AIDS DRUG ASSISTANCE PROGRAMS AND
THE MEDICARE ACT OF 2003:
QUESTIONS AND CONCERNS FOR ADVOCATES
|October 21, 2004||Contacts:||
NOTE: This is the second of a three-part Alert
series that the Center for Medicare Advocacy, Inc. is publishing regarding the
implications of the Medicare Modernization Act (MMA) of 2003 for AIDS Drug
Assistance Programs (ADAPs). The first Alert reviewed ADAP structures and
funding. This second CMA Weekly Alert explores how ADAPs will interact with MMA
to provide complete and continuous coverage for this vulnerable population.
Shifting prescription drug coverage for beneficiaries with HIV/AIDS from ADAPs to Medicare raises several issues. First, it remains a question whether Part D coverage will be an improvement over ADAP coverage. As discussed in the previous Alert, ADAP coverage varies greatly from state to state. Some programs offer as little as 18 drugs while others have open formularies. Some states do not include all FDA-approved retroviral medications in their formularies, and, as of April 2004, nine states had waiting lists (National ADAP Monitoring Project Annual Report, May 2004). Whether Part D will be an improvement depends upon the ADAP and upon the drug plans available in the state. It also remains to be seen how complete the coverage offered to HIV/AIDS beneficiaries by drug plans will be. For HIV/AIDS patients who typically follow a strict multiple class drug regimen, the flexibility drug plans have in choosing which drugs to cover in their formulary could be devastating to the successful maintenance of the illness. The Center for Medicare Advocacy and other consumer advocacy groups recommend that plans provide open formularies for HIV/AIDS patients, and that they immediately add new FDA-approved HIV/AIDS drugs to their formularies when they become available.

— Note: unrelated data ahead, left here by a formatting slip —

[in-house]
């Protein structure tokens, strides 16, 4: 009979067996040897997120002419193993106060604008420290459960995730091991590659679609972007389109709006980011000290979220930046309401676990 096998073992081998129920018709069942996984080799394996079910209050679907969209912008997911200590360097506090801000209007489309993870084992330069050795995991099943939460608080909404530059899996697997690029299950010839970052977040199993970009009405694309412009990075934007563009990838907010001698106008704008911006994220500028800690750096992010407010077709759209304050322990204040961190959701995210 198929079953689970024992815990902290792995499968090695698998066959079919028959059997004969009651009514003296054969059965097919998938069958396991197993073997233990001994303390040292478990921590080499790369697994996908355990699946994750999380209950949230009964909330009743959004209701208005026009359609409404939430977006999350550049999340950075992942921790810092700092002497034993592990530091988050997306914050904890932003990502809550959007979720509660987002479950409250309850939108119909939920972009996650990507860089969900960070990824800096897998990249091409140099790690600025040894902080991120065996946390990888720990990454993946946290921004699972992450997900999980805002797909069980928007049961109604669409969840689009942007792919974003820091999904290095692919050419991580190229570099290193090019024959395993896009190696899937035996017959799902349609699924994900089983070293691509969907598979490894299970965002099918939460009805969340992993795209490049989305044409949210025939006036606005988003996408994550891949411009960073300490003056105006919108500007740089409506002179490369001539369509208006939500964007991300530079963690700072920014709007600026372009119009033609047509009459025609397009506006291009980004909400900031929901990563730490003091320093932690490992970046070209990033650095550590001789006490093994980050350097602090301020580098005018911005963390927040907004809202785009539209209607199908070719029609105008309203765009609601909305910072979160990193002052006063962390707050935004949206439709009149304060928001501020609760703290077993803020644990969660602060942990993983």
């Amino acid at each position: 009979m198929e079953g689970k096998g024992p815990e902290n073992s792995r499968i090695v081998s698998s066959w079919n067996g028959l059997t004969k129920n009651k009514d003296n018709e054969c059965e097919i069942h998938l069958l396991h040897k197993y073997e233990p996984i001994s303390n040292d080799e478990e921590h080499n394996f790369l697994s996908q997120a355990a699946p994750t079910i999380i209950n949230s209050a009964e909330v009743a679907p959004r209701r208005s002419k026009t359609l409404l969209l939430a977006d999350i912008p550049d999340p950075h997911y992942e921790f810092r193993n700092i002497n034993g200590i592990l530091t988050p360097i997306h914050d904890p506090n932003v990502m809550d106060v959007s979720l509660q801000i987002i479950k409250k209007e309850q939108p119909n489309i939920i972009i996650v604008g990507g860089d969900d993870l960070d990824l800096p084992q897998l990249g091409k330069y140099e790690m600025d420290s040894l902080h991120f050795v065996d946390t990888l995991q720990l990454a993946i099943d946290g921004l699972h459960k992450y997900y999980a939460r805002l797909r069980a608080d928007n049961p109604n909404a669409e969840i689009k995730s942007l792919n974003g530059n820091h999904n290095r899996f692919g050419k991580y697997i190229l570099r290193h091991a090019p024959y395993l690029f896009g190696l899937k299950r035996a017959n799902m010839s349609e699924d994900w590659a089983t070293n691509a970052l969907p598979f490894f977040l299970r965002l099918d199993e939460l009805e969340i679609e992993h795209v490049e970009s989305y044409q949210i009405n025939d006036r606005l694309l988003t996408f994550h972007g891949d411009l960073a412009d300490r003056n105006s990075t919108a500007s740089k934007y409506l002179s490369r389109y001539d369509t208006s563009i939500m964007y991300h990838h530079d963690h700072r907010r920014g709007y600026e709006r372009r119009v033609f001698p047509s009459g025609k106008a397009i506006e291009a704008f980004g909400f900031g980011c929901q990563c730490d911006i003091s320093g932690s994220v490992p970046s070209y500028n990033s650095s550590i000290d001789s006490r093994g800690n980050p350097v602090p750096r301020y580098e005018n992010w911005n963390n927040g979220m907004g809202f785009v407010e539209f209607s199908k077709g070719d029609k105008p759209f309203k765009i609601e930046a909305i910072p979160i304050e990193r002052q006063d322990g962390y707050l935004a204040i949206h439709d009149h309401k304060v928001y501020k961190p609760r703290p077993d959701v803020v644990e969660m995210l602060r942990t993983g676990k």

One of the chief concerns voiced by HIV/AIDS advocates is that using ADAP subsidies could prevent a patient from ever reaching the out-of-pocket expenditure threshold to qualify for catastrophic coverage (Medicare beneficiaries will qualify for catastrophic coverage when they have spent $3,600 of their own money). The proposed regulations state that if ADAPs subsidize premiums, deductibles or cost-sharing, the payments would not count toward out-of-pocket costs. ADAPs payments do not count as out-of-pocket costs because they are not designated as State Pharmaceutical Assistance Programs (SPAPs). The proposed regulations for Section 1860D-23(b) of the law interpret SPAPs to be State programs that provide drug assistance only with State funds. This interpretation precludes ADAPs from being designated as SPAPs since almost all of their funding comes from federal sources; they therefore cannot provide wrap around coverage that would count toward out-of-pocket costs for HIV/AIDS patients.
The implications of the MMA on the financial future of ADAPs are another issue of concern for advocates. Though ADAPs may expect some financial relief when many of their clients are shifted to Part D, the proposed regulations note that many of the dual eligibles who will no longer receive Medicaid prescription drug coverage may turn to ADAPs to help supplement their costs. If plans are required under the MMA to have open formularies, then people may not have to look to ADAPs for medically necessary drugs that are not provided by their plan.
Many of the concerns underscored here, such as the need for open formularies, apply to all HIV/AIDS beneficiaries, not just those who receive coverage through ADAPs. It is difficult to predict exactly how Part D will interact with ADAPs. These issues may become more focused as the MMA is implemented. Advocates should pay attention to how ADAP developments play out in their states.
Copyright © Center for Medicare Advocacy, Inc. 09/10/2013